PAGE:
Canine degenerative myelopathy is an incurable, progressive disease of the canine spinal cord. Onset is typically after the age of 7 years.
Progressive weakness and incoordination of the rear limbs are often the first signs seen in affected dogs, with progression over time to complete paralysis. A dog with degenerative myelopathy often stands with its legs close together and may not correct an unusual foot position due to a lack of conscious proprioception
DM initially affects the back legs and causes muscle weakness and loss, and lack of coordination. These cause a staggering affect that may appear to be arthritis. The dog may drag one or both rear paws when it walks. This dragging can cause the nails of one foot to be worn down. The condition may lead to extensive paralysis of the back legs. As the disease progresses, the animal may display symptoms such as incontinence and has considerable difficulties with both balance and walking. If allowed to progress, the animal will show front limb involvement and extensive muscle atrophy and paralysis. Eventually cranial nerve or respiratory muscle involvement necessitates euthanasia or long term palliative care. Progression of the disease is generally slow but highly variable. The animal could be crippled within a few months, or may survive as long as three years or more.
Degenerative myelopathy is an irreversible, progressive disease that cannot be cured. There are no treatments that have been clearly shown to stop or slow progression of DM.
Exercise has been recommended to maintain the dog’s ability to walk. Physiotherapy may prolong the length of time that the dog remains mobile and increase survival time. Canine hydrotherapy (swimming) may be more useful than walking. Use of a belly sling or hand-held harness allows the handler the ability to support the dog’s hind legs for exercising or going up and down stairs. A 2-wheel dog cart, or “dog wheelchair”, can allow the dog to remain active and maintain its quality of life once signs of weakness or paralysis of the hind limbs is detected.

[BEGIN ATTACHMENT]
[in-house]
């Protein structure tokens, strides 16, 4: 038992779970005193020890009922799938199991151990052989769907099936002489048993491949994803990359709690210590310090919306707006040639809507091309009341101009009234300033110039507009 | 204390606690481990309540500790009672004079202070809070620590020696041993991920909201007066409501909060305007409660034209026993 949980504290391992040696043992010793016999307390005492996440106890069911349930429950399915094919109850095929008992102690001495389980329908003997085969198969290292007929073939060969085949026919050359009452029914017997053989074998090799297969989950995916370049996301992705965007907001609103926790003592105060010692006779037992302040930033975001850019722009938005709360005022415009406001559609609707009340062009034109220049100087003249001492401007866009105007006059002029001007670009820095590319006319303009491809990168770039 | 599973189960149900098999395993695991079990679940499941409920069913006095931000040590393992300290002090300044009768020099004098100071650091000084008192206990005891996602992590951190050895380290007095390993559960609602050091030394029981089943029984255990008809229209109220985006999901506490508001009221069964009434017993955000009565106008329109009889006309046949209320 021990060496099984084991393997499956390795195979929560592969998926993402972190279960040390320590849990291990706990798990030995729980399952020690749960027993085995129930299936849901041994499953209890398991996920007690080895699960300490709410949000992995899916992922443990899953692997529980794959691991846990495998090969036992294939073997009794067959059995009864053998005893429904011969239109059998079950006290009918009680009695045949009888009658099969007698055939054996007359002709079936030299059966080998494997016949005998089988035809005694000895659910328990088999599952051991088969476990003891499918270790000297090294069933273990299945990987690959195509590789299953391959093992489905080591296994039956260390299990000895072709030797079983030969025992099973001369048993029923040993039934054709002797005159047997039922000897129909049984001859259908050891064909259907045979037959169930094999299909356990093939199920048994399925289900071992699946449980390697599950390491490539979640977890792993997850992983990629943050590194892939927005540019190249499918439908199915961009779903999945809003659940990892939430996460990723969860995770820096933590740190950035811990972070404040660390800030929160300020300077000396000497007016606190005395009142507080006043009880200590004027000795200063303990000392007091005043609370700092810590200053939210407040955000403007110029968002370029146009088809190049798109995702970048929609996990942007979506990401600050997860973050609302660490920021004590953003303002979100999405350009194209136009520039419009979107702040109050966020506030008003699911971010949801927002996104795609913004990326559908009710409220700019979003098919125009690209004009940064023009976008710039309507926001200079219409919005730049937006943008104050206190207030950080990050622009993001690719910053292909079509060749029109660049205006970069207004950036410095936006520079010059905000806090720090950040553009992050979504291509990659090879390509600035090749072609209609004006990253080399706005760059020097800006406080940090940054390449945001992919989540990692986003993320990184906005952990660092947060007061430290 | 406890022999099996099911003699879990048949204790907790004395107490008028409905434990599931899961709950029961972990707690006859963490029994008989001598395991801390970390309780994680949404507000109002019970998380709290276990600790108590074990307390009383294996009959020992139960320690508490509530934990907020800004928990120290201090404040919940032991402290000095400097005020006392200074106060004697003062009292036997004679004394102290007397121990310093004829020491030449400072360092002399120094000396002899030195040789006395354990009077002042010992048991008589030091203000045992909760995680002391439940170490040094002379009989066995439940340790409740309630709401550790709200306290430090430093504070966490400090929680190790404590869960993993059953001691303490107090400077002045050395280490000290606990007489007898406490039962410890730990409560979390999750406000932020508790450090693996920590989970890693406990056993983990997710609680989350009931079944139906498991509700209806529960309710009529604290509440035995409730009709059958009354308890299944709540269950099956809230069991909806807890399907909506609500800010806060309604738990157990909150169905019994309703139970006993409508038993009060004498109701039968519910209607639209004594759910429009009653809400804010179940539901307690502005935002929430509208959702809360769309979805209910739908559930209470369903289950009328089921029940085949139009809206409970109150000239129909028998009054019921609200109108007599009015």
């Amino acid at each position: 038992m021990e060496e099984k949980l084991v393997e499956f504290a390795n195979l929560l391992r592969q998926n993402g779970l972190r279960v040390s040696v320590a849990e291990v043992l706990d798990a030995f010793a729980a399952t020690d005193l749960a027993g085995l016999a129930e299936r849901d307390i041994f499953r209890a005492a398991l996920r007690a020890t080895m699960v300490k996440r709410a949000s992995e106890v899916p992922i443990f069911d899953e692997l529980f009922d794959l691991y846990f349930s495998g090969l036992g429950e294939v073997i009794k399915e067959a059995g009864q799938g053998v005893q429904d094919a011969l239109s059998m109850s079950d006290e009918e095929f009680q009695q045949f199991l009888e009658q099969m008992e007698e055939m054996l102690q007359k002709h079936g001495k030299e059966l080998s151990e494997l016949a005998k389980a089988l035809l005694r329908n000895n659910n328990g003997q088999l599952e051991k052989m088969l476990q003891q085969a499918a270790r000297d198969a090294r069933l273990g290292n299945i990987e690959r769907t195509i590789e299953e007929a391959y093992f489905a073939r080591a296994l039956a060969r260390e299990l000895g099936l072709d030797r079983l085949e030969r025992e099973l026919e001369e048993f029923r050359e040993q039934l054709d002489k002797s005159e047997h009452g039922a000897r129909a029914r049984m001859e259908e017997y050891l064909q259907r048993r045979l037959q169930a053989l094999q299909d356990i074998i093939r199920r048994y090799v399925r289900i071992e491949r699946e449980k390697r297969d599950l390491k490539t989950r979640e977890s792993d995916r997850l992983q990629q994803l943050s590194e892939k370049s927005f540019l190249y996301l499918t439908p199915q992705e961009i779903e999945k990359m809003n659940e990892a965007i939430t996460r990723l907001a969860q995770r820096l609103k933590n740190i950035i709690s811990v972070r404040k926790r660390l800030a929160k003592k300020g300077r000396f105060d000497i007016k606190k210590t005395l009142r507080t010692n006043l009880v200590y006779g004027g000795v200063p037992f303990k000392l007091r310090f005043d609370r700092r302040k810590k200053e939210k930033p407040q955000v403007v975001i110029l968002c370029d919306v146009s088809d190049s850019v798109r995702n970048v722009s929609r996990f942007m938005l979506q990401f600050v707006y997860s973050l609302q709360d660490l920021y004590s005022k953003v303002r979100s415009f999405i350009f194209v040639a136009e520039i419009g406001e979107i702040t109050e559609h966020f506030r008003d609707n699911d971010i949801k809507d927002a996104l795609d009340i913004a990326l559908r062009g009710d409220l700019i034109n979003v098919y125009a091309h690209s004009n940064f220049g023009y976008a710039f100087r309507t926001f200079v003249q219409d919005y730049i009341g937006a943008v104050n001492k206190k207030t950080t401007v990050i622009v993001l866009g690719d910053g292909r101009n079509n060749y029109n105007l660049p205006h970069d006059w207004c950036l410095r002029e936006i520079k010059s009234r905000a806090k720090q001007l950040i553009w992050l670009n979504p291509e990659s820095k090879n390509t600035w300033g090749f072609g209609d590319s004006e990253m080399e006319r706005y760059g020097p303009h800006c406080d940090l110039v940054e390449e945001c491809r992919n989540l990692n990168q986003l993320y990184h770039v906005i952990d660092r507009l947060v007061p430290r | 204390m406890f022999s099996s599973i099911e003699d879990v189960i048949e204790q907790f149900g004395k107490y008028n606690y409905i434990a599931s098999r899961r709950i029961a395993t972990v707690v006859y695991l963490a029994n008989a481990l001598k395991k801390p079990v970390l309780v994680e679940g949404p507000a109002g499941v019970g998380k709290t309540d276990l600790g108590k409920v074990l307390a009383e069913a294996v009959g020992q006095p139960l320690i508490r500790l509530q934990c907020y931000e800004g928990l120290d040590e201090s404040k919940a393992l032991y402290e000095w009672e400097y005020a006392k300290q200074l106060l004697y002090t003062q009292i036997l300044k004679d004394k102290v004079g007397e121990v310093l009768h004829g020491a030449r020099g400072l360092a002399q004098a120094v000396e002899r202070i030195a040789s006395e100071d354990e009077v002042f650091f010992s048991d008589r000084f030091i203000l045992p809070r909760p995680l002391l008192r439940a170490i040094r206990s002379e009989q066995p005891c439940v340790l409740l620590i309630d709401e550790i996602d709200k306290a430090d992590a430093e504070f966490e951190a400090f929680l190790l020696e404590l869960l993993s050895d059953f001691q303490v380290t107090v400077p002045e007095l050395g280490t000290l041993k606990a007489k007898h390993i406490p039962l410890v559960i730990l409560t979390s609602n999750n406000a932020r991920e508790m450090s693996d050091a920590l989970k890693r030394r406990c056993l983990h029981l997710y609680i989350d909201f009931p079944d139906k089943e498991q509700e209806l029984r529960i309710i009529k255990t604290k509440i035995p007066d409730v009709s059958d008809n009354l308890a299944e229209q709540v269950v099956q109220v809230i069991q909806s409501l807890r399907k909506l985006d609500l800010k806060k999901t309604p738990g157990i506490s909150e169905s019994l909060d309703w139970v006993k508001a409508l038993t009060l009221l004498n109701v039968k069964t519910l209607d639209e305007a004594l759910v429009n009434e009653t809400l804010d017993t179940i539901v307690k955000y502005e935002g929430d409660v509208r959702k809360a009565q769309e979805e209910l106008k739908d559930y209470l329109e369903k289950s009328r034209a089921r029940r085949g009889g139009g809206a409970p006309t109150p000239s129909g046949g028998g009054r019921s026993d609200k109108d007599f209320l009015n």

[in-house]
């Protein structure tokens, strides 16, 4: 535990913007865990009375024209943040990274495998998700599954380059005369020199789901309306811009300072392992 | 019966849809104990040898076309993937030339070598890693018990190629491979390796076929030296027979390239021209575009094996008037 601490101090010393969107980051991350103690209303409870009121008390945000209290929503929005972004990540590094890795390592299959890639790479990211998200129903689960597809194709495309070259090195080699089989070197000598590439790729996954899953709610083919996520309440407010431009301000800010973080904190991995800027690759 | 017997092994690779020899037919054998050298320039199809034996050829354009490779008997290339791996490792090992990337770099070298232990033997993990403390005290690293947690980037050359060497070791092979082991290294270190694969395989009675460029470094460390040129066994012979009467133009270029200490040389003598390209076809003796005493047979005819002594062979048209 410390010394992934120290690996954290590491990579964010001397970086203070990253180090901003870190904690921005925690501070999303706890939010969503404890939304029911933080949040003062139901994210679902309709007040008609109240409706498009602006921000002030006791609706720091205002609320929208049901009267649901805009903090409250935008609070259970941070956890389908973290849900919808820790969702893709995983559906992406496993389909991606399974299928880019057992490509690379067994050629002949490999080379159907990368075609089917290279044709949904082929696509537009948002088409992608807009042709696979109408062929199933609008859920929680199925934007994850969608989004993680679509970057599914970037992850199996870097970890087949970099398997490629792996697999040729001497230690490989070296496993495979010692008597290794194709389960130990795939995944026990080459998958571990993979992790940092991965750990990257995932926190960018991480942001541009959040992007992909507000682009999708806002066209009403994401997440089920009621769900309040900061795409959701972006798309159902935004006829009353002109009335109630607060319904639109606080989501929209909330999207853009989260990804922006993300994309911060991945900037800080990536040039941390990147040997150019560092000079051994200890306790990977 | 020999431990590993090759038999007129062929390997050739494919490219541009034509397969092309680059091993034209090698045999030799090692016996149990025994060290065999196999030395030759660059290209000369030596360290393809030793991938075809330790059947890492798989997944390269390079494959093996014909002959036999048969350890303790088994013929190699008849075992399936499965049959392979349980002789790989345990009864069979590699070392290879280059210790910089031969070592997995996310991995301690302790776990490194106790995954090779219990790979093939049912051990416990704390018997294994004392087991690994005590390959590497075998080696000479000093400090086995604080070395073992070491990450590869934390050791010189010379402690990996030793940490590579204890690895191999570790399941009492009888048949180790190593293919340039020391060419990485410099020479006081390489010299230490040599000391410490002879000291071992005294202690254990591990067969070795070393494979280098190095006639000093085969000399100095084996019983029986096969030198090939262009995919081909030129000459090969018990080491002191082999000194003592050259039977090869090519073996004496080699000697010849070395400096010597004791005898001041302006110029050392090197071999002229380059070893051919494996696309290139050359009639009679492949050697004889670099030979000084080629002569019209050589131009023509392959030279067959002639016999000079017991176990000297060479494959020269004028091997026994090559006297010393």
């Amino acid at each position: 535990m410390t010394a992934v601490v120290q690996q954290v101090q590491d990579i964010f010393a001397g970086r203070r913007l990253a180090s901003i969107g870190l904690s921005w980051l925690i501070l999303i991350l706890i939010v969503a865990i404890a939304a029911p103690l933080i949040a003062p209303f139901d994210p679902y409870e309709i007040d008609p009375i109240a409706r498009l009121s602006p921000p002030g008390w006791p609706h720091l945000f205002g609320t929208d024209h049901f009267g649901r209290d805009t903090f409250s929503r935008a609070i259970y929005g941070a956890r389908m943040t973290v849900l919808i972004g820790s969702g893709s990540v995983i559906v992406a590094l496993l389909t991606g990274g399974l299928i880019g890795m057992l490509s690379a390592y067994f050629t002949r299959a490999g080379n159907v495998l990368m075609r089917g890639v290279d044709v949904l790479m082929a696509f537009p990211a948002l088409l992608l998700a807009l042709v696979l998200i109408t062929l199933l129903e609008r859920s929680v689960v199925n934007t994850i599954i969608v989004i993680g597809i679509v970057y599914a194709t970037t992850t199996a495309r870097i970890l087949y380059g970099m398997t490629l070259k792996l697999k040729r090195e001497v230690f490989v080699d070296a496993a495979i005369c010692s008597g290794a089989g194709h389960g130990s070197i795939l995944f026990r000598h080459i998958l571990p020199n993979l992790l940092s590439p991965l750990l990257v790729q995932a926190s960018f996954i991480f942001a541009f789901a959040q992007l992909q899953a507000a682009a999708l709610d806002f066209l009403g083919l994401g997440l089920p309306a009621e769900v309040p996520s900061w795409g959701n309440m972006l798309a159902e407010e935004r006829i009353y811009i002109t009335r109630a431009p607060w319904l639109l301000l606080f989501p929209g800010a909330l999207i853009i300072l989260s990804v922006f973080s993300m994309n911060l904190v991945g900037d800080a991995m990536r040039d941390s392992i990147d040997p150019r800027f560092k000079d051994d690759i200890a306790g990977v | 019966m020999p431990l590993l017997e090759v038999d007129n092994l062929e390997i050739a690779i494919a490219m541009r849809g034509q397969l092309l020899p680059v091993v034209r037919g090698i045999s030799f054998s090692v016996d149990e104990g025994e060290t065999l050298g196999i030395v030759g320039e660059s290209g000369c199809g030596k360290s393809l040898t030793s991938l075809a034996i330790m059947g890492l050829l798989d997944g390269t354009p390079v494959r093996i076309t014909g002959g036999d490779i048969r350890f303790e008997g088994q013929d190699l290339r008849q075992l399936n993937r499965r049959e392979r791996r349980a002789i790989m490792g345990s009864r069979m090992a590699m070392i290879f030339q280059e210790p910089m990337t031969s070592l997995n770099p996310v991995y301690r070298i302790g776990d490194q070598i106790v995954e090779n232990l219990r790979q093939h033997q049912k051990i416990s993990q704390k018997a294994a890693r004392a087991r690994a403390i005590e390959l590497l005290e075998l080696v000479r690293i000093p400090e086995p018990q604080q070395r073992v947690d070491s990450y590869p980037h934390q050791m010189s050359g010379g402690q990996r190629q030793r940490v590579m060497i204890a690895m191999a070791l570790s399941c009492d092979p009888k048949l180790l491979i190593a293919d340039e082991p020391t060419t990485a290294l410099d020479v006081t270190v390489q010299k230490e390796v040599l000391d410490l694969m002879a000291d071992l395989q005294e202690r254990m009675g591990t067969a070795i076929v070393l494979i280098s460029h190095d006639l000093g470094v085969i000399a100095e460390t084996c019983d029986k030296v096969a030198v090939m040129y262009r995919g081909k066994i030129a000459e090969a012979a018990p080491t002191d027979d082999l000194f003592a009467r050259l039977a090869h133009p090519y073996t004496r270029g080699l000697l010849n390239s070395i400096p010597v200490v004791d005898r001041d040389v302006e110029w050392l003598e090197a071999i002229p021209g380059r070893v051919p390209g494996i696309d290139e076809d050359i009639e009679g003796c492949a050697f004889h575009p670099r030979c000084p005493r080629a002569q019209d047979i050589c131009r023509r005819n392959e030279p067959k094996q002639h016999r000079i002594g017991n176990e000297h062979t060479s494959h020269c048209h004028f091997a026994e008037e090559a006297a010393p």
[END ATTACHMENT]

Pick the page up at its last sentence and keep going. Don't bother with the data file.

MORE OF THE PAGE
The Orthopedic Foundation for Animals has a DNA saliva test to screen for the mutated gene that has been seen in dogs with degenerative myelopathy. Now that a test is available the disease can be bred out of breeds with a high preponderance. The test is only recommended for predisposed breeds, but can be performed on DNA from any dog on samples collected through swabbing the inside of the animal’s cheek with a sterile cotton swab or through venipuncture.
The test determines whether the mutated copy of SOD1 is present in the DNA sample submitted. It must be interpreted with caution by a veterinary clinician in combination with the animal’s clinical signs and other lab test results.
Breeding risks for degenerative myelopathy can be calculated using the Punnett Square:
- If both parents are clear (N/N) then all of the puppies will be clear
- If one parent is a carrier (N/A) and one is clear (N/N) then roughly 50% of the puppies will be clear and 50% will be carriers
- If both parents are carriers (N/A) then roughly 25% will be clear (N/N), 50% will be carriers (N/A), and 25% will be At risk (A/A)
- If one parent is clear (N/N) and one parent is affected (A/A) then all puppies will be carriers (N/A)
- If one parent is a carrier (N/A) and one is at risk (A/A) then roughly 50% of the puppies will be carriers (N/A) and 50% will be At risk (A/A)
- If both parents are At risk (A/A) then all puppies will be At risk (A/A)
Stats within CdT breed
From 1974 to 2012 there were 48 DM evaluations registered with the OFA. Of these, 79.2% are normal and 0.0% were abnormal. There is no OFA information regarding the remaining 20.8%.
Source of data